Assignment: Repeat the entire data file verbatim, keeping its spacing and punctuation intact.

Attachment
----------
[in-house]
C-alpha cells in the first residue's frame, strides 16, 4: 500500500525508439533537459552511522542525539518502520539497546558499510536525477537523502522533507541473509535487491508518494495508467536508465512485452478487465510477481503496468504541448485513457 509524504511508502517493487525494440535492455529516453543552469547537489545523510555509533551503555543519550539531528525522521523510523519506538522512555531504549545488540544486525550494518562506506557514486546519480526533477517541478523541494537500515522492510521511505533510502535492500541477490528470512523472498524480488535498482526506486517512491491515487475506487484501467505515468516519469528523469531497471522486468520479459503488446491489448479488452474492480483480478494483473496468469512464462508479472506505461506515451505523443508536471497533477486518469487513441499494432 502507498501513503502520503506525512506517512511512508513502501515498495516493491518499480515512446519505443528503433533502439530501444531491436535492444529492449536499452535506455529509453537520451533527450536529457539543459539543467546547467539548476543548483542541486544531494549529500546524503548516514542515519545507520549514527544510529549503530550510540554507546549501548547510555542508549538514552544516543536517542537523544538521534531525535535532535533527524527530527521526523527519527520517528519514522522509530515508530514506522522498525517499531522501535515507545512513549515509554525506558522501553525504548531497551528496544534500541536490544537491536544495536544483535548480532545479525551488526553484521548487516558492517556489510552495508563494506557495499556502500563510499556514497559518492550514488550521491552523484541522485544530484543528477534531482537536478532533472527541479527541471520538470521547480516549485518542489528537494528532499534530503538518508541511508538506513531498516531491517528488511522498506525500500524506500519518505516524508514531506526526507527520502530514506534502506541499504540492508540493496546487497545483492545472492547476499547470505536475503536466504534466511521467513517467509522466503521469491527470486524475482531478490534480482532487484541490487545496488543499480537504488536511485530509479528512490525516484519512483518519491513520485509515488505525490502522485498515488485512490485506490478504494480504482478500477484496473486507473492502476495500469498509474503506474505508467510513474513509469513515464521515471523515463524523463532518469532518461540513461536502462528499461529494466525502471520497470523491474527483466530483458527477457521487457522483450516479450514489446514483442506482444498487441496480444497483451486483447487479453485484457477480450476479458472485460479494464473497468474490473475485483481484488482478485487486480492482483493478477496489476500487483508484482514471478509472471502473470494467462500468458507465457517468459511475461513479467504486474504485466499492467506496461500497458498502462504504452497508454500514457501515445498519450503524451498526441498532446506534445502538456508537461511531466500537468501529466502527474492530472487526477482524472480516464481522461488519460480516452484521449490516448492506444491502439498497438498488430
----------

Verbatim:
[in-house]
C-alpha cells in the first residue's frame, strides 16, 4: 500500500525508439533537459552511522542525539518502520539497546558499510536525477537523502522533507541473509535487491508518494495508467536508465512485452478487465510477481503496468504541448485513457 509524504511508502517493487525494440535492455529516453543552469547537489545523510555509533551503555543519550539531528525522521523510523519506538522512555531504549545488540544486525550494518562506506557514486546519480526533477517541478523541494537500515522492510521511505533510502535492500541477490528470512523472498524480488535498482526506486517512491491515487475506487484501467505515468516519469528523469531497471522486468520479459503488446491489448479488452474492480483480478494483473496468469512464462508479472506505461506515451505523443508536471497533477486518469487513441499494432 502507498501513503502520503506525512506517512511512508513502501515498495516493491518499480515512446519505443528503433533502439530501444531491436535492444529492449536499452535506455529509453537520451533527450536529457539543459539543467546547467539548476543548483542541486544531494549529500546524503548516514542515519545507520549514527544510529549503530550510540554507546549501548547510555542508549538514552544516543536517542537523544538521534531525535535532535533527524527530527521526523527519527520517528519514522522509530515508530514506522522498525517499531522501535515507545512513549515509554525506558522501553525504548531497551528496544534500541536490544537491536544495536544483535548480532545479525551488526553484521548487516558492517556489510552495508563494506557495499556502500563510499556514497559518492550514488550521491552523484541522485544530484543528477534531482537536478532533472527541479527541471520538470521547480516549485518542489528537494528532499534530503538518508541511508538506513531498516531491517528488511522498506525500500524506500519518505516524508514531506526526507527520502530514506534502506541499504540492508540493496546487497545483492545472492547476499547470505536475503536466504534466511521467513517467509522466503521469491527470486524475482531478490534480482532487484541490487545496488543499480537504488536511485530509479528512490525516484519512483518519491513520485509515488505525490502522485498515488485512490485506490478504494480504482478500477484496473486507473492502476495500469498509474503506474505508467510513474513509469513515464521515471523515463524523463532518469532518461540513461536502462528499461529494466525502471520497470523491474527483466530483458527477457521487457522483450516479450514489446514483442506482444498487441496480444497483451486483447487479453485484457477480450476479458472485460479494464473497468474490473475485483481484488482478485487486480492482483493478477496489476500487483508484482514471478509472471502473470494467462500468458507465457517468459511475461513479467504486474504485466499492467506496461500497458498502462504504452497508454500514457501515445498519450503524451498526441498532446506534445502538456508537461511531466500537468501529466502527474492530472487526477482524472480516464481522461488519460480516452484521449490516448492506444491502439498497438498488430